t MIT on April 14 and 15, Paradox of Anime anime being both strangely foreign assistant professor Ian During Fridays panel discus- and yet intimately accessible. Condry (Foreign Lan- sion Helen Hardacre, (Harvard, guages and Literatures and CMS) Religious Studies) discussed Dark Sides of Cool led a two-day symposium on Vio- anime used as a proselytization On Saturday afternoon, a second lence and Desire in Japanese Pop- tool for a new religion; Ikumi panel discussion included Anne ular Culture. The symposium fo- Kaminishi (Tufts, Art History) an- Allison (Duke, Anthropology) discused on Japanese animation alyzed the hypersexualized and hy- cussing her new book Millennial (anime), and included presenta- percommodified superflat work Monsters, which explores the place tions by professors from Harvard, of Takashi Murakami; and Antho- of contemporary youth in Japan Tufts, Duke, and MIT, as well talks ny Lioi (MIT, Writing) theorized amidst bullying, school refusal, by professionals in the anime busi- the uses of environmental apoca- hikikomori, and other dark sides of ness. A film screening and cool. discussion on Friday night John ODonnell, coexplored the cultural implicafounder of anime distributor tions of a current anime TV Central Park Media, exseries that remixes classic plained why it was otaku ensamurai themes with contemtrepreneurs in the USnot porary Japanese hip-hop. big media in Japan nor the The symposium was orUSwho enabled the emerganized as part of an ongoing gence of this exploding marresearch project Cool Japan: ket. Ian Condry discussed Media, Culture, Technology, anime fansubbing as a workwhich is jointly sponsored by ing alternative to lawsuits the MIT Japan Program and against online media piracy. Harvard Universitys ReisThe Cool Japan research chauer Institute of Japanese project will continue in the Studies. Foreign Languages 2006-07 academic year with Anime image used to promote the TV show and Literatures and Compara- Samurai Champloo from samuraichamploo.com. semi-monthly seminars as tive Media Studies also prowell as a symposium in the vided support for this years sym- lypse in the films of Hayao spring 2007. For example, one posium. Miyazaki. session will be led by Sharon KinAnime is a driving force in the On Friday evening, writer Kou sella, author of the book Adult globalization of contemporary Furukawa discussed the TV show Manga, who will be teaching in Japanese culture, and the sympo- Samurai Champloo which uses Foreign Languages and Literatures sium offered an opportunity to as- Japanese hip-hop music and style in the Fall 2006. sess the media and cultural impli- as an integral part of the story Overall, the research project cations of this flow. Since part of about three travelers in Japan in the aims to explore issues of Japan, the appeal of anime lies in its treat- 1800s. Furukawa, who worked popular culture, media and globalments of technological apocalypse, closely with director Shinichiro ization. The goal is to understand youth violence, and alternative Watanabe (Cowboy Bebop), eluci- the political potential, cultural consexualities, the discussions aimed dated cross-cultural references to sequences, and dangerous distorto analyze the intertwining of vio- such characters as swordsman tions of cool. lence and desire from an interdisci- Musashi Miyamoto, Andy Warhol For more information on this onplinary perspective. and graffiti artist Phase 2. In both going series, contact Ian Condry sessions, discussions revolved (condry@mit.edu). around the paradox of Japanese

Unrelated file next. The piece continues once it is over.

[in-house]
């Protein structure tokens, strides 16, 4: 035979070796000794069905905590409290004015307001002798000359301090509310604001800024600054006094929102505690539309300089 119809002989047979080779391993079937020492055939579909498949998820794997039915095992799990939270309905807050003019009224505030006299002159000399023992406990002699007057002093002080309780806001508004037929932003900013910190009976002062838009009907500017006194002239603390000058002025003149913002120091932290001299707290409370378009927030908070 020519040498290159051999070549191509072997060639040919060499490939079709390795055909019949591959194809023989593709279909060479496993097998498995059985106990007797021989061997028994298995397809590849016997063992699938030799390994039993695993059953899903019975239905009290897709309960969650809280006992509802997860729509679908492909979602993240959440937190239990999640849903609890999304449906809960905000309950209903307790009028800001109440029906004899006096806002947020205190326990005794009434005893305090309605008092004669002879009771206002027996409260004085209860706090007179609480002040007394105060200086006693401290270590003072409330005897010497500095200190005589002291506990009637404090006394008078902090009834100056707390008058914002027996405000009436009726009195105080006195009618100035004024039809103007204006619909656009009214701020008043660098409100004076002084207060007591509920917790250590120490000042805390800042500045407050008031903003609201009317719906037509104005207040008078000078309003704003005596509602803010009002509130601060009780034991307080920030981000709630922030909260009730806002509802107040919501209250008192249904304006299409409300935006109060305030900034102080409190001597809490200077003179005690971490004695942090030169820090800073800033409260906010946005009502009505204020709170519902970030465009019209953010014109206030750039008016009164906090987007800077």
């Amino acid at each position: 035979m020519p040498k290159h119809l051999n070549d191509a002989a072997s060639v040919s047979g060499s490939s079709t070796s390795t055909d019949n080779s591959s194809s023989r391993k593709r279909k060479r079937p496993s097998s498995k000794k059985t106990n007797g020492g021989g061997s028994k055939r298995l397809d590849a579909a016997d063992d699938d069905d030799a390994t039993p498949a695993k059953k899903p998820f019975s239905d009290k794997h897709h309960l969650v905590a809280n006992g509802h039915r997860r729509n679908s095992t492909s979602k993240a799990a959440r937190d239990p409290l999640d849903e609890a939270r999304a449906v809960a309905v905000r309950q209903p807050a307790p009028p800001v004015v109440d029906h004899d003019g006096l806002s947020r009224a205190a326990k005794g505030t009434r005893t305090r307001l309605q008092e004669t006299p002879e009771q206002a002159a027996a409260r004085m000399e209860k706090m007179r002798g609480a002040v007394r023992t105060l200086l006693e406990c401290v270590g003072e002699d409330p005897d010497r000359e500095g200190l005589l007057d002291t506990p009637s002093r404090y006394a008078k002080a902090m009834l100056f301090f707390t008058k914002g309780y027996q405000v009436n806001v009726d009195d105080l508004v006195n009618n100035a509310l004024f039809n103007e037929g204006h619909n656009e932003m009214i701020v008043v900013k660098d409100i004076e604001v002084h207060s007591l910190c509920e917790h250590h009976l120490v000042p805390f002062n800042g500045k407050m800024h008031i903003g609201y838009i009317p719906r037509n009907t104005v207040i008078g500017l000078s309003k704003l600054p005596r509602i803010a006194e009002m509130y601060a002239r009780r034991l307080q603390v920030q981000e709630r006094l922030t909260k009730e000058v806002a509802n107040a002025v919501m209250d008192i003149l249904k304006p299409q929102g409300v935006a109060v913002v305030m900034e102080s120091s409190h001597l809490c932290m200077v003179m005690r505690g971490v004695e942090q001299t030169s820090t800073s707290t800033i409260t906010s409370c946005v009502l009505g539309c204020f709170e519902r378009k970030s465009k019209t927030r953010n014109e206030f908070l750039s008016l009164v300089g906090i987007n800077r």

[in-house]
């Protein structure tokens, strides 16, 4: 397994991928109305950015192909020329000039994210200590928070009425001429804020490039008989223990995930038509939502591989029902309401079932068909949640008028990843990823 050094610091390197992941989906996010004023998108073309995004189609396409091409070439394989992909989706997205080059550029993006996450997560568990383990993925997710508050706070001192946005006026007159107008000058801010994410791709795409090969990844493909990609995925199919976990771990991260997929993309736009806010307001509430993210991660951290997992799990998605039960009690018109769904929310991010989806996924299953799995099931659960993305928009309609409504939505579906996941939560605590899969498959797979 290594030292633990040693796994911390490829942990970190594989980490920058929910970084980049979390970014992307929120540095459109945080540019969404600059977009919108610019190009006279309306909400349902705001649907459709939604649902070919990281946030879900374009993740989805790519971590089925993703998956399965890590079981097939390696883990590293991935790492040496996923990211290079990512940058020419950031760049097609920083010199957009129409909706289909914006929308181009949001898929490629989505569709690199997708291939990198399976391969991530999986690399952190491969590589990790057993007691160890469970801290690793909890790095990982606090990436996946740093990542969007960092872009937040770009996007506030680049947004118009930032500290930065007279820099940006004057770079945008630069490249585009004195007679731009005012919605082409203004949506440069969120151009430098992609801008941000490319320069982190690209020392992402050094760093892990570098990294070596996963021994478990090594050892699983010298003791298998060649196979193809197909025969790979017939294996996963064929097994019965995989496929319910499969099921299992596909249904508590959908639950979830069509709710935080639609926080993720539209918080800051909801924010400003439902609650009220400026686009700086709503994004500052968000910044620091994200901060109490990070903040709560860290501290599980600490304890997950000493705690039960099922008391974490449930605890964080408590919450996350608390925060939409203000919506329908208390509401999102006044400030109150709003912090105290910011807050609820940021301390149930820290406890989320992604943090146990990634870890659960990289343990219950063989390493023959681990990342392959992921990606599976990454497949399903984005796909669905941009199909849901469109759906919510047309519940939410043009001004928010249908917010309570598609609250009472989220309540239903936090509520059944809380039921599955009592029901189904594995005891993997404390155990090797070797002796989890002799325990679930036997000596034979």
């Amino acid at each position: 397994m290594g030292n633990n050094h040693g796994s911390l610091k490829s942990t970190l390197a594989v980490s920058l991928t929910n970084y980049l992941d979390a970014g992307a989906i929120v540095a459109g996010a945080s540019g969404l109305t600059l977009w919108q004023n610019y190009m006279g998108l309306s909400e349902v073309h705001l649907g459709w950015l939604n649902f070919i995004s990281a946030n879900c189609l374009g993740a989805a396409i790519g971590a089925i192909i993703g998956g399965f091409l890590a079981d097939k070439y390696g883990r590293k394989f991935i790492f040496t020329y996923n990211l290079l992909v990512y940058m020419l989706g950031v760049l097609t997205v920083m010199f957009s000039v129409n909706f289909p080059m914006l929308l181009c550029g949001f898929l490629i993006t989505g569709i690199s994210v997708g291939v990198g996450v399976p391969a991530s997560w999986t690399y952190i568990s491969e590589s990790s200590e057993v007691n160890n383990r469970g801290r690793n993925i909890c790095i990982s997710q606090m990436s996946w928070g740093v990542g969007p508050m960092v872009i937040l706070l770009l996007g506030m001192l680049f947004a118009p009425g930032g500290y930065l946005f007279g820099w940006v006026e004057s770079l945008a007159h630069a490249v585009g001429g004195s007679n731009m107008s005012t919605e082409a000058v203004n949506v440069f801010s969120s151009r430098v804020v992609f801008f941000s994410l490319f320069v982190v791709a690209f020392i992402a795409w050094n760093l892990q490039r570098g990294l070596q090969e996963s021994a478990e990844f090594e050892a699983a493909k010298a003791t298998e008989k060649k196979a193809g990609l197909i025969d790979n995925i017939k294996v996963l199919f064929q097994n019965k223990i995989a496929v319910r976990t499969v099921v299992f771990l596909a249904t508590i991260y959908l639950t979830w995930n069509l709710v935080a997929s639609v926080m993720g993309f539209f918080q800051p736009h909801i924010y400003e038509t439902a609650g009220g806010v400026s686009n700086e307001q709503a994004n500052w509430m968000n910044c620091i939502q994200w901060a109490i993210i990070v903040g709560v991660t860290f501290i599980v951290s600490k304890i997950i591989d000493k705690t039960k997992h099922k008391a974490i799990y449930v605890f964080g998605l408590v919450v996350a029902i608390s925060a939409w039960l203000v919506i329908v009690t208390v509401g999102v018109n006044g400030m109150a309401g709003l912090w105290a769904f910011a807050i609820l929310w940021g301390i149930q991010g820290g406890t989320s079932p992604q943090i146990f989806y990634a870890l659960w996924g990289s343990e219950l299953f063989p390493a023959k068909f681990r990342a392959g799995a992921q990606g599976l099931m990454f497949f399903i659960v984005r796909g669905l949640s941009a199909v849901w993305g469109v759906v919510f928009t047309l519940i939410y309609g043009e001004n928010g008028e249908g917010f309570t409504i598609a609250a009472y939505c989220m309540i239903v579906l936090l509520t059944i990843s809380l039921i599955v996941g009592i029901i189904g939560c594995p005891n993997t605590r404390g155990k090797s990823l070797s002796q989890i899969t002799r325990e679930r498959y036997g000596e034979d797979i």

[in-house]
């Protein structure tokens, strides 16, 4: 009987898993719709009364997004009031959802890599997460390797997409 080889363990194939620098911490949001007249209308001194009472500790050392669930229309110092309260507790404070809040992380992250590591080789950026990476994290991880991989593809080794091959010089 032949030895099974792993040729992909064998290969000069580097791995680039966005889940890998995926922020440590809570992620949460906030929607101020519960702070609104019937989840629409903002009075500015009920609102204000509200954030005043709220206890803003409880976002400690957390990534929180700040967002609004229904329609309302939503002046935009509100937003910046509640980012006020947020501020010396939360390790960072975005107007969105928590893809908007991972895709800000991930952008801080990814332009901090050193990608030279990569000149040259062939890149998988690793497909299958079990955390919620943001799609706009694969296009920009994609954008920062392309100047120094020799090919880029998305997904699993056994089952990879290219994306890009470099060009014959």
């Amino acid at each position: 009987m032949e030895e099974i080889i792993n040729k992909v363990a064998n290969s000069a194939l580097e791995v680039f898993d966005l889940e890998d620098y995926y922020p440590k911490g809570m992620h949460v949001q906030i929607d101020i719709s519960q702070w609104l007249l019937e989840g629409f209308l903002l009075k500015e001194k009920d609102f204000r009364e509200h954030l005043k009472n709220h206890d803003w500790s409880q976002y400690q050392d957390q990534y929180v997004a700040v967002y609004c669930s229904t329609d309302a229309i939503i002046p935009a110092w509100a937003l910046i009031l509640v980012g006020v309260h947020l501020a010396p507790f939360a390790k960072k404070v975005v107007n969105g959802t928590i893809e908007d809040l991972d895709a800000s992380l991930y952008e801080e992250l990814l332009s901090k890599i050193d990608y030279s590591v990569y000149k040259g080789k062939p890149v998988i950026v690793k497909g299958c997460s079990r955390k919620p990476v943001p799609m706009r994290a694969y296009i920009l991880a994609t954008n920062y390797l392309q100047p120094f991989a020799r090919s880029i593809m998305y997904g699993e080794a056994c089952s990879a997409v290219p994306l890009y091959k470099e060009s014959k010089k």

summer 2006